A Long March-3B rocket carrying the Fengyun-4 satellite blasts off from the launching pad at Xichang Satellite Launch Center, southwest China’s Sichuan Province, Dec. 11, 2016. China launched the weather satellite at 12:11 a.m. Sunday, marking an upgrade of China’s meteorological satellites in geostationary orbit. The Fengyun-4 satellite, the first of China’s second-generation weather satellites in geostationary orbit to have been launched, is also the country’s first quantitative remote-sensing satellite in high orbit. (Xinhua/Chen Jianli)

China launched a weather satellite at 12:11 a.m. Sunday, marking an upgrade of China’s meteorological satellites in geostationary orbit.

The Fengyun-4 satellite, the first of China’s second-generation weather satellites in geostationary orbit to have been launched, is also the country’s first quantitative remote-sensing satellite in high orbit.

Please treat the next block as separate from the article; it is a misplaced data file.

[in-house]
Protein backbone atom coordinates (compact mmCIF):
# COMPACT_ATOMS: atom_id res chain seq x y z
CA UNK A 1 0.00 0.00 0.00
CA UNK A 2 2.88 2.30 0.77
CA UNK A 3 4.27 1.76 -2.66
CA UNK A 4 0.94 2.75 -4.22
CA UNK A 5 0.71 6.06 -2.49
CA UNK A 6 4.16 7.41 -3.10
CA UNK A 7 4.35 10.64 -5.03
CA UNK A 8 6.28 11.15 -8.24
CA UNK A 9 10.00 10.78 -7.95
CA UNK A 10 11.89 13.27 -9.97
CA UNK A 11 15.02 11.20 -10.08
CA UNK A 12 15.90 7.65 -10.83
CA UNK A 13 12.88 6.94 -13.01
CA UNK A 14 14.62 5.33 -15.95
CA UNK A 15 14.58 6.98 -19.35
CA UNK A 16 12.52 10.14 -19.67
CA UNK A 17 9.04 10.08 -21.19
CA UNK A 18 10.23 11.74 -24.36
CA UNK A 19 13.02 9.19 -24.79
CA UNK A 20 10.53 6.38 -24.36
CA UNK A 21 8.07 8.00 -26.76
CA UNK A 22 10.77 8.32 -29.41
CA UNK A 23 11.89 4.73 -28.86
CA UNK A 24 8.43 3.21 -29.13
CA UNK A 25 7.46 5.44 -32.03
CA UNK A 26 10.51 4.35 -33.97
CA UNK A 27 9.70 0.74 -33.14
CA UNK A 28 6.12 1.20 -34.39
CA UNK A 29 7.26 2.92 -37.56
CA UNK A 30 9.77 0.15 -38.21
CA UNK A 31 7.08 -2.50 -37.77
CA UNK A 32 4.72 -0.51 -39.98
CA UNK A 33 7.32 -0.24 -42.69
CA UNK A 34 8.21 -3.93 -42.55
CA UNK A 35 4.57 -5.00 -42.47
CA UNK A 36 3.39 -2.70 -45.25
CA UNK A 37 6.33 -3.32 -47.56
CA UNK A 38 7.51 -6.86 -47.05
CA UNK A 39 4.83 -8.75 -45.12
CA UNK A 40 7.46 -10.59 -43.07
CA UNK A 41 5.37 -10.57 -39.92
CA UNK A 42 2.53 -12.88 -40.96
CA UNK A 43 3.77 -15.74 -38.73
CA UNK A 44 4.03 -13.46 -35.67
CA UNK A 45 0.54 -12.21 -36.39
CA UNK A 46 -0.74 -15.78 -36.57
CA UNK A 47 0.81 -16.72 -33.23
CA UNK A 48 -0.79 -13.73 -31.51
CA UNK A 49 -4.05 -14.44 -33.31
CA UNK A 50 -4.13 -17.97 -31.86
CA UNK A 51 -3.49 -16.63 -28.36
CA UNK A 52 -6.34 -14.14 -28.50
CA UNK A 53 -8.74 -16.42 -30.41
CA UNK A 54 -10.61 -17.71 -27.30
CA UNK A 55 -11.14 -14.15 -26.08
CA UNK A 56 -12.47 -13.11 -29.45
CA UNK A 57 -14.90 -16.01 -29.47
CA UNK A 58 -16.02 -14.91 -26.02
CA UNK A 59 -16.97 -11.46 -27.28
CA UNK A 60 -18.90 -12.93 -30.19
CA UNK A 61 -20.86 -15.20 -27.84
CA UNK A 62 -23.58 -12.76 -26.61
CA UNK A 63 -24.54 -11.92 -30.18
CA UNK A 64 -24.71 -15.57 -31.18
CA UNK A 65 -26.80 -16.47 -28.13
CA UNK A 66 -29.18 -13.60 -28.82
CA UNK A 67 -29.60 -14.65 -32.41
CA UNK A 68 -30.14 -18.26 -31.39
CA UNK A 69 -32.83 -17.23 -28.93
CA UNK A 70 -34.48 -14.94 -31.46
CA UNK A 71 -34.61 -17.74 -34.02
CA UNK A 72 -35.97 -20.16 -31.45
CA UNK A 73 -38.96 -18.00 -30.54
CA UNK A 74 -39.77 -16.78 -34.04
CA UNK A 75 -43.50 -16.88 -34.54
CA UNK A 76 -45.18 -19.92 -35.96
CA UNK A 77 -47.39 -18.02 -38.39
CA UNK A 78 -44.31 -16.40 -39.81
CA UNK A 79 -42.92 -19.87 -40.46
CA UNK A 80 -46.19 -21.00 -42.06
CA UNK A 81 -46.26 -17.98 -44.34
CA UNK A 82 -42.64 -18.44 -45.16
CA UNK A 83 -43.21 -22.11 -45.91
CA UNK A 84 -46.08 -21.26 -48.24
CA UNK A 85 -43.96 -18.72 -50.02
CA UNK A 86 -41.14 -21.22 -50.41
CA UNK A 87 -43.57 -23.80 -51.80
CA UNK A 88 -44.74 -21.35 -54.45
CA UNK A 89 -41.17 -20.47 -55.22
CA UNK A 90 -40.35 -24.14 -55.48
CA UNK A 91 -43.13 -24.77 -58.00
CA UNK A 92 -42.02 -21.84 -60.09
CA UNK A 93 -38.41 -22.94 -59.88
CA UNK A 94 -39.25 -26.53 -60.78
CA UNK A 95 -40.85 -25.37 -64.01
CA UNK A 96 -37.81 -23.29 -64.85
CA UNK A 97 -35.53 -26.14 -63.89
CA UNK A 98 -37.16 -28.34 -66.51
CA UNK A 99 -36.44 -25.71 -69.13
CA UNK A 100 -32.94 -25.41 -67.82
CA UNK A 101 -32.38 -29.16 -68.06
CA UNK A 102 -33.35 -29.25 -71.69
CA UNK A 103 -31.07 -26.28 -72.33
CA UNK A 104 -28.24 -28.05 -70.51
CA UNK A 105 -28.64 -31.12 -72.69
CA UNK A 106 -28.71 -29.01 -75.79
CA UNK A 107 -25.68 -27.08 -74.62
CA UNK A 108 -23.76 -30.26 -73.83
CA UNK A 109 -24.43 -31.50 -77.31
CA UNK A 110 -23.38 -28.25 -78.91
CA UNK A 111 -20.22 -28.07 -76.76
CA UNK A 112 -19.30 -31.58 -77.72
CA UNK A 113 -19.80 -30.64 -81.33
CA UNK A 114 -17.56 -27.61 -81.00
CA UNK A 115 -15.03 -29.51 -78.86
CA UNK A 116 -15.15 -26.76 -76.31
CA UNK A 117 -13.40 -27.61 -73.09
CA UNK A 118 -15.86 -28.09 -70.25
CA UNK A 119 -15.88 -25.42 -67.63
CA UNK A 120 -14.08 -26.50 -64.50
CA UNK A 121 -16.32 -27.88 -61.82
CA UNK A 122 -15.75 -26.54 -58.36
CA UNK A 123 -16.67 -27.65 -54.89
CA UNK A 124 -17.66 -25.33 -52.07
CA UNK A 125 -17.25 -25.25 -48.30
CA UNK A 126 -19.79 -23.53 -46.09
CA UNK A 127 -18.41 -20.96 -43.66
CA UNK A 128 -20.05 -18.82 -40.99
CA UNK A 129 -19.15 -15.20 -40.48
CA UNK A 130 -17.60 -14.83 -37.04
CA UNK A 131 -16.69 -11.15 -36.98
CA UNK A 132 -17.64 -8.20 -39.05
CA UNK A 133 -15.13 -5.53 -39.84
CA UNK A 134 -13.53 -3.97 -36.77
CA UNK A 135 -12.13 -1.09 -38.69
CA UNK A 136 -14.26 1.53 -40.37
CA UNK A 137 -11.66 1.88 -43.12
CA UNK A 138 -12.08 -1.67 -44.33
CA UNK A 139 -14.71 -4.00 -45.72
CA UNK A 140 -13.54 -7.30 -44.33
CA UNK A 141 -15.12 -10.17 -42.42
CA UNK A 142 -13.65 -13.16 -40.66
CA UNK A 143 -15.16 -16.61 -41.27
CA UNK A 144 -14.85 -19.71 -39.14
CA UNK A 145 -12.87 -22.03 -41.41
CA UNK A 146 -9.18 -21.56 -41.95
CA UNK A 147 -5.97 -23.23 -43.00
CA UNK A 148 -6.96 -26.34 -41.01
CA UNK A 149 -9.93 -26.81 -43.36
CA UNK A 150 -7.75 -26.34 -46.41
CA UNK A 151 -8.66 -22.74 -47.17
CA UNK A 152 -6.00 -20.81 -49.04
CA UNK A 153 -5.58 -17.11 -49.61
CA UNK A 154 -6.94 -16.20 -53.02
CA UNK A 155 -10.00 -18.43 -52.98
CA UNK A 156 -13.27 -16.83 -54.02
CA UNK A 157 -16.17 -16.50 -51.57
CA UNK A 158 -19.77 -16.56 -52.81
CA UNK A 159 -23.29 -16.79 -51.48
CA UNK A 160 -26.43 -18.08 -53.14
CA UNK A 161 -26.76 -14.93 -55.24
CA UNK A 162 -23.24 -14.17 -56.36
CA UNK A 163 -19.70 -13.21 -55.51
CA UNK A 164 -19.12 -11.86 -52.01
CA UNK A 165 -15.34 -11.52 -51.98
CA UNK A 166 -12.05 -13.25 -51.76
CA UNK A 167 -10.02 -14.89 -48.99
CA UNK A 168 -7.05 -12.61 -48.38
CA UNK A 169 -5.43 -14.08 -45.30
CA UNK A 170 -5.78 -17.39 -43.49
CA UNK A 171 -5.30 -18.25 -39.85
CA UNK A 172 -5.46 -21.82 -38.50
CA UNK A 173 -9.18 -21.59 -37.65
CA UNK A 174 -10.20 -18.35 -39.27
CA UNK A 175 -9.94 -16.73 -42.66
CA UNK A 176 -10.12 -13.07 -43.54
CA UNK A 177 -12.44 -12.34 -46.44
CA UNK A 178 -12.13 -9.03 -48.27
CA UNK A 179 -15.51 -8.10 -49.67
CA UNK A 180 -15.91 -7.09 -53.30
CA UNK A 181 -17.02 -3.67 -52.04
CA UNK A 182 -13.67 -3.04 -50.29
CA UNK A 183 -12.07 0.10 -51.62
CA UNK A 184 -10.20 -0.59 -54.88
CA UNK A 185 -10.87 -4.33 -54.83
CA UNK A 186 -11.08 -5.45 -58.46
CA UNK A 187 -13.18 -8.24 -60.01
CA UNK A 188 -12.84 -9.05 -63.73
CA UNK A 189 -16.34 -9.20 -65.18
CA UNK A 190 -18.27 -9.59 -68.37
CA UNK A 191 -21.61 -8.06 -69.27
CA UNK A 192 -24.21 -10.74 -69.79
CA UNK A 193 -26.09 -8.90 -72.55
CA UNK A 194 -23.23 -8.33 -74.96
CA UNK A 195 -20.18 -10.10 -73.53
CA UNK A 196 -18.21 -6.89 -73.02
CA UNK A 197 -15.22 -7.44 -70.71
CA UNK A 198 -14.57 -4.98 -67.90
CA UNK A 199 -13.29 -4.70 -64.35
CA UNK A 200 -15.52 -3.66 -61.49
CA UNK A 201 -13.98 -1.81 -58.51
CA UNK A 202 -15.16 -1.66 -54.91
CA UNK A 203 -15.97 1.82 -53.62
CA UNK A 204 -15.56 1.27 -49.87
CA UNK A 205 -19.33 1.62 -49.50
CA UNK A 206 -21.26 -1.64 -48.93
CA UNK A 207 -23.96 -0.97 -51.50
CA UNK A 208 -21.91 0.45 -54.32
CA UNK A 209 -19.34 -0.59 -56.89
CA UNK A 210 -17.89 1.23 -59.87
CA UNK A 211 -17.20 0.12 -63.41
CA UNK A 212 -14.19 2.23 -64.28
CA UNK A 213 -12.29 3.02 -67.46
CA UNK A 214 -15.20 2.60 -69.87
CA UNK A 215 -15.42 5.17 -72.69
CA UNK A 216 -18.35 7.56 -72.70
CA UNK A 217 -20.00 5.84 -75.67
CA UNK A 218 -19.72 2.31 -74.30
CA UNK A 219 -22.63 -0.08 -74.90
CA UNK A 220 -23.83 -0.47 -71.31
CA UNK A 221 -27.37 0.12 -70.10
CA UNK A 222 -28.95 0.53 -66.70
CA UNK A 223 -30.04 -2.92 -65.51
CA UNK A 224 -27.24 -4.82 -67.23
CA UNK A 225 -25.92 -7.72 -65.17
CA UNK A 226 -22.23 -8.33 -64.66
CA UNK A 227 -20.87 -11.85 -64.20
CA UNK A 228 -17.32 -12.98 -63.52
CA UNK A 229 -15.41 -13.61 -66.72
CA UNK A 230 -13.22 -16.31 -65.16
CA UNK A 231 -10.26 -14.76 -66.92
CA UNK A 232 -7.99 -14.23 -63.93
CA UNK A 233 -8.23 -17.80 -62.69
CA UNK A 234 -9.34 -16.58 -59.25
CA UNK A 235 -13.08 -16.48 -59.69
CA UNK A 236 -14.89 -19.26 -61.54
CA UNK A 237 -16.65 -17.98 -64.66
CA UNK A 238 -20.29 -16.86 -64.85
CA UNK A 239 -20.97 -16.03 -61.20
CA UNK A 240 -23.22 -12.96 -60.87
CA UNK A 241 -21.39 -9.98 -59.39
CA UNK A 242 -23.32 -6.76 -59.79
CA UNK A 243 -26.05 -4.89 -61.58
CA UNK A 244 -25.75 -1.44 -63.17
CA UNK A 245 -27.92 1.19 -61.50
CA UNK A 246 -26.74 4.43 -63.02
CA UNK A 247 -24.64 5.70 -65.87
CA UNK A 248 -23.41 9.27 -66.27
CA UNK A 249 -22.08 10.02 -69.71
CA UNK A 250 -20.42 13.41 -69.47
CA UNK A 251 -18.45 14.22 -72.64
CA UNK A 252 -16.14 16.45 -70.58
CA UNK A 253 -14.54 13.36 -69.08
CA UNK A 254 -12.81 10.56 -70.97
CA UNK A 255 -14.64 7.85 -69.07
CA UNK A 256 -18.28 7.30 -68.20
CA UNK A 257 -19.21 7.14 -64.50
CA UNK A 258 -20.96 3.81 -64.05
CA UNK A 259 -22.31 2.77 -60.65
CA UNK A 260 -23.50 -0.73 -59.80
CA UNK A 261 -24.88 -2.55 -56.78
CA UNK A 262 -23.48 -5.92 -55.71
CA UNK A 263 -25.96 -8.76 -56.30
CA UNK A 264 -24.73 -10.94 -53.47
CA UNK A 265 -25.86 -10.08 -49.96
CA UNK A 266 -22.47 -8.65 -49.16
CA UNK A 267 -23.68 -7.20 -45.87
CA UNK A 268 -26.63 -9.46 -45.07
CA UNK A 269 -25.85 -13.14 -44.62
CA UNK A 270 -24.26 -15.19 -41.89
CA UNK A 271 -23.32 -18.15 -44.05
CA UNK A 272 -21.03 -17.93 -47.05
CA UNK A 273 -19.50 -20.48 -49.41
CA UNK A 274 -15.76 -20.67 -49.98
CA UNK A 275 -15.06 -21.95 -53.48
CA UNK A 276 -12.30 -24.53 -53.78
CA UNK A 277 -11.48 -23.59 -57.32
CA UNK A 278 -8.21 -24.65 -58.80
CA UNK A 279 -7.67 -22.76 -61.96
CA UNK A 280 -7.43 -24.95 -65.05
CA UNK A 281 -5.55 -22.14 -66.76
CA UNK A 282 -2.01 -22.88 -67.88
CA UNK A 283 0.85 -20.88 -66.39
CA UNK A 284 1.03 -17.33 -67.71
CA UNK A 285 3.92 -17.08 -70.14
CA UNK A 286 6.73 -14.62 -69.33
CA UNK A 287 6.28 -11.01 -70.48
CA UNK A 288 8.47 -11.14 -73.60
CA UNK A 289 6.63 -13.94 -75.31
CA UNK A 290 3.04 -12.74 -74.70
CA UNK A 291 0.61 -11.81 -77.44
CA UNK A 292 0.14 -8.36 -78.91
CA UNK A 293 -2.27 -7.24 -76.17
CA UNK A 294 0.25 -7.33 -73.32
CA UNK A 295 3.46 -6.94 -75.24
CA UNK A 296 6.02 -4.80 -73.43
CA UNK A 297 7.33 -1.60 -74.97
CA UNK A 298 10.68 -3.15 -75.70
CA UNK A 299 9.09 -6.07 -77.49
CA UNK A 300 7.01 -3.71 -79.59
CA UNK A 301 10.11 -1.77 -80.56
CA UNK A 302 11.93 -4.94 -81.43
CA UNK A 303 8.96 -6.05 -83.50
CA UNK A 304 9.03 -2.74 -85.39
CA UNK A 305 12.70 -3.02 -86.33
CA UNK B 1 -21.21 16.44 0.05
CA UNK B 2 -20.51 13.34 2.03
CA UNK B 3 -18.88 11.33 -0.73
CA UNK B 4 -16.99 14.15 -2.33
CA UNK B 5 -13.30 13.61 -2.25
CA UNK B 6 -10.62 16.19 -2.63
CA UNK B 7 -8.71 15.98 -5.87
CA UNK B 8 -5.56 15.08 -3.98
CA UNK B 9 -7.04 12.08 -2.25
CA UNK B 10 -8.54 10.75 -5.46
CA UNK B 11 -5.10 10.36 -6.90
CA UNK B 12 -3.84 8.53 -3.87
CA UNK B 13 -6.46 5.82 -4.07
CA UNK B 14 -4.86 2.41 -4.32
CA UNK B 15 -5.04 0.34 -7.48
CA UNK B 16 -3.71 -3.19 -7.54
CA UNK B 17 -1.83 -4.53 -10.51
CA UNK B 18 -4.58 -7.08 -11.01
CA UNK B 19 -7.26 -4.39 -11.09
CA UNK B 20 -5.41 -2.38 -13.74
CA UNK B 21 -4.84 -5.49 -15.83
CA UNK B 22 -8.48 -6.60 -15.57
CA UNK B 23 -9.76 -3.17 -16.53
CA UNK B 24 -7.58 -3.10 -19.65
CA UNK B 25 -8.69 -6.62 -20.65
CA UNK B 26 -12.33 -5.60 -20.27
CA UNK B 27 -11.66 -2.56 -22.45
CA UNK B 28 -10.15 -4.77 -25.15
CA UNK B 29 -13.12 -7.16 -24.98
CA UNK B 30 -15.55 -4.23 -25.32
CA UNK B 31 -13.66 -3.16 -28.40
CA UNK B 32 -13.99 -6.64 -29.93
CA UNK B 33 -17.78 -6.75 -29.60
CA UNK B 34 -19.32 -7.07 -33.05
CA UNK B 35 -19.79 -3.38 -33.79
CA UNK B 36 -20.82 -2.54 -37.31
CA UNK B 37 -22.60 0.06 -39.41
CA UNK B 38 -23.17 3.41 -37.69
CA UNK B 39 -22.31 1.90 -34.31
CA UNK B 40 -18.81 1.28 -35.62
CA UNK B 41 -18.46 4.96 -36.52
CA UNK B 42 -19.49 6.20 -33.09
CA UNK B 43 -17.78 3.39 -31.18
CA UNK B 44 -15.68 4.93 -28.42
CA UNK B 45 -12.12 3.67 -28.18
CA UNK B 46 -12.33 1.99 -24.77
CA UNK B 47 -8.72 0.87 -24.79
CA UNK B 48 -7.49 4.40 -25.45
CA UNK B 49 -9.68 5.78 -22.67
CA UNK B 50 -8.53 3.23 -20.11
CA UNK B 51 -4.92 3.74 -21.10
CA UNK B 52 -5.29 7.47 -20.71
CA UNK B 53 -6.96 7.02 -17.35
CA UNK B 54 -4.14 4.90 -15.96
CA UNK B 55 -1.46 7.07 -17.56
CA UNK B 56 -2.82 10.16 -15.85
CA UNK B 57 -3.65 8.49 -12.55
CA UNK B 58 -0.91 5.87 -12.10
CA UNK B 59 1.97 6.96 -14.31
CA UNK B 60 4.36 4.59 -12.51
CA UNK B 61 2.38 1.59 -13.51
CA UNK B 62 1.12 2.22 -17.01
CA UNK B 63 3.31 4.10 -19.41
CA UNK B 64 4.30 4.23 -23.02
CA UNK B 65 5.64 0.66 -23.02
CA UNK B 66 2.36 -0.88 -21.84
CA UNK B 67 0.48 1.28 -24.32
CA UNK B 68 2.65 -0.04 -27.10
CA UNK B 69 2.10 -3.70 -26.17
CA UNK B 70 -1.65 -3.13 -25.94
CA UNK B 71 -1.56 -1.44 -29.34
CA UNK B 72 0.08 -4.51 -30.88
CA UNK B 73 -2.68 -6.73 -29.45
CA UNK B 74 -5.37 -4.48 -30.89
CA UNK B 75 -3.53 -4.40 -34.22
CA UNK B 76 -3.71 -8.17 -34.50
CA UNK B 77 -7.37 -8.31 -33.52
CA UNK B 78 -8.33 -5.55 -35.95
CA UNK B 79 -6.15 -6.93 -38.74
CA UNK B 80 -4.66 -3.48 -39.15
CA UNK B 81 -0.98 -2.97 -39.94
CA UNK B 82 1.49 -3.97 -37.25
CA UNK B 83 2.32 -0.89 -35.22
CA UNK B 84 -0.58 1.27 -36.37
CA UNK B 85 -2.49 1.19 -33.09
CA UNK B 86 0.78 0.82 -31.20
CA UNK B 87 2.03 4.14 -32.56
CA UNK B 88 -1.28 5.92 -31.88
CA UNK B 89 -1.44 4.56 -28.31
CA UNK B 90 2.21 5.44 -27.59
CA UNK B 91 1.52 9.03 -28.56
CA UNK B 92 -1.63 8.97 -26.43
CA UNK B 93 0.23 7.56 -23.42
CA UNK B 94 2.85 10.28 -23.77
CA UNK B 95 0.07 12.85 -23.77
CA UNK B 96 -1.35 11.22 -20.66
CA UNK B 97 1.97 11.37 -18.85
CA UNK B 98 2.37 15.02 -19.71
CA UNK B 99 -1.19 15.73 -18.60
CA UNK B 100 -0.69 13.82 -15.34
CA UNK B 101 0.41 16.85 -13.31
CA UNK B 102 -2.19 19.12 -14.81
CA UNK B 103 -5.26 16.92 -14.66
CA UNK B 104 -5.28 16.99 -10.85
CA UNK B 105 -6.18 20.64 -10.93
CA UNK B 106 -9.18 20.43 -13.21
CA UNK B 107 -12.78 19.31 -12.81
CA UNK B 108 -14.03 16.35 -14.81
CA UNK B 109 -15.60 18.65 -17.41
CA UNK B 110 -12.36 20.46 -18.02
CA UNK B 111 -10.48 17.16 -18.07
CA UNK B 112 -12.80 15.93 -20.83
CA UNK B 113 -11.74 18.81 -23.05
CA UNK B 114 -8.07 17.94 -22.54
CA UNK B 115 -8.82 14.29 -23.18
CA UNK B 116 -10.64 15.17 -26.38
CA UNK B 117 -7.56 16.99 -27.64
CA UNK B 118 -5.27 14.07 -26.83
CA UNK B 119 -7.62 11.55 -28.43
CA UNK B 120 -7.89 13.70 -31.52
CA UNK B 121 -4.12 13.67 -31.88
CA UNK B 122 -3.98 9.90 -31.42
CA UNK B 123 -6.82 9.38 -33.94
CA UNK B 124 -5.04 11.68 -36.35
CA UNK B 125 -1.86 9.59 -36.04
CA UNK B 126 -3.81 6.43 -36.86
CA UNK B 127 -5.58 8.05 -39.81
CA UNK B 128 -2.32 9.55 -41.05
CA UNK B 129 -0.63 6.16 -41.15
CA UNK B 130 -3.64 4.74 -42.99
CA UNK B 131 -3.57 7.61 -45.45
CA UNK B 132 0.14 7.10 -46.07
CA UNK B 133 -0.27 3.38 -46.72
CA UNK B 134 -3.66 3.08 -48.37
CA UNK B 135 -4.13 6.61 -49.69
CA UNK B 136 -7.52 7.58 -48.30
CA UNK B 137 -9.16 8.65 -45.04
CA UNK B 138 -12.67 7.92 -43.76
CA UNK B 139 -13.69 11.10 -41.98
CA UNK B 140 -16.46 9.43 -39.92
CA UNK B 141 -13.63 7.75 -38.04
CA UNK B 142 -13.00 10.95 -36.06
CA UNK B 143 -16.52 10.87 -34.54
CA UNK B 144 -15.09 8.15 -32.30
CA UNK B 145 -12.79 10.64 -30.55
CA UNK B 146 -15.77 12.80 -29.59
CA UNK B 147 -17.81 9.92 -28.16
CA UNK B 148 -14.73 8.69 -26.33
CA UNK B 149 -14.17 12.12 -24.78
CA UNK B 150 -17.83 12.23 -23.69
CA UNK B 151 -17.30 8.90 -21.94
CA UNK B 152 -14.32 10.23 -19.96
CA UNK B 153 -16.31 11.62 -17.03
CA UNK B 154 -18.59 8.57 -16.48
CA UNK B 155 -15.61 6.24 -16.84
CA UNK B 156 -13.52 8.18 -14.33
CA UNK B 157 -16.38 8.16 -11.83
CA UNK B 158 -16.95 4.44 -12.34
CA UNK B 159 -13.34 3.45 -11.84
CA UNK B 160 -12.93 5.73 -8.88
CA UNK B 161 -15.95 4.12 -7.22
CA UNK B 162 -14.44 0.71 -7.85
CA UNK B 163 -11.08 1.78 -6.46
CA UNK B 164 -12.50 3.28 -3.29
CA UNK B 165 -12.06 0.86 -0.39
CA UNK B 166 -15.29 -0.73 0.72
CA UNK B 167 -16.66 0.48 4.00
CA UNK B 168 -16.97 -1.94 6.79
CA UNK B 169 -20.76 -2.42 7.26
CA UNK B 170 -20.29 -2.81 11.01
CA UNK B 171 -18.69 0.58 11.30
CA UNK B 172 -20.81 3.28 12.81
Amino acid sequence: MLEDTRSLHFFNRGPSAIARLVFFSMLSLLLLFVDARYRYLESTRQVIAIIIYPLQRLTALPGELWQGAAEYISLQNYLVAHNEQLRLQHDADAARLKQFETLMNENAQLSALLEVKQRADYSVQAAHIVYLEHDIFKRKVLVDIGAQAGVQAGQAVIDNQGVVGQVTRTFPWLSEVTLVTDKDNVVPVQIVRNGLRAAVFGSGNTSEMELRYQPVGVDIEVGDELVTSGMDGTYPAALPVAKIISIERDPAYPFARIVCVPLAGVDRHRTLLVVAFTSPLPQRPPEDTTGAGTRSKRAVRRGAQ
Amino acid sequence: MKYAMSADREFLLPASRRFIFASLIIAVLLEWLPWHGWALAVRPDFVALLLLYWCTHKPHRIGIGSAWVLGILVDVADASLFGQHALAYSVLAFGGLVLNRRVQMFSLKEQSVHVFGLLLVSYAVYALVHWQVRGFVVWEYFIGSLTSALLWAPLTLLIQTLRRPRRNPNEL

The satellite, launched from the Xichang Satellite Launch Center in southwest China’s Sichuan Province, was taken into orbit by a Long March-3B carrier rocket. The launch marked the 242nd mission of China’s Long March series of rockets.

The satellite will make high time, spatial and spectral resolution observations of the atmosphere, clouds and space environment of China and surrounding regions, significantly improving capabilities of weather and climate forecasts, according to the State Administration of Science, Technology and Industry for National Defense.

The China Meteorological Administration is the primary user of the satellite.

Previously, China had successfully launched 14 weather satellites, seven of which are still in orbit.

Source: Xinhua/NewsGhana.com.gh

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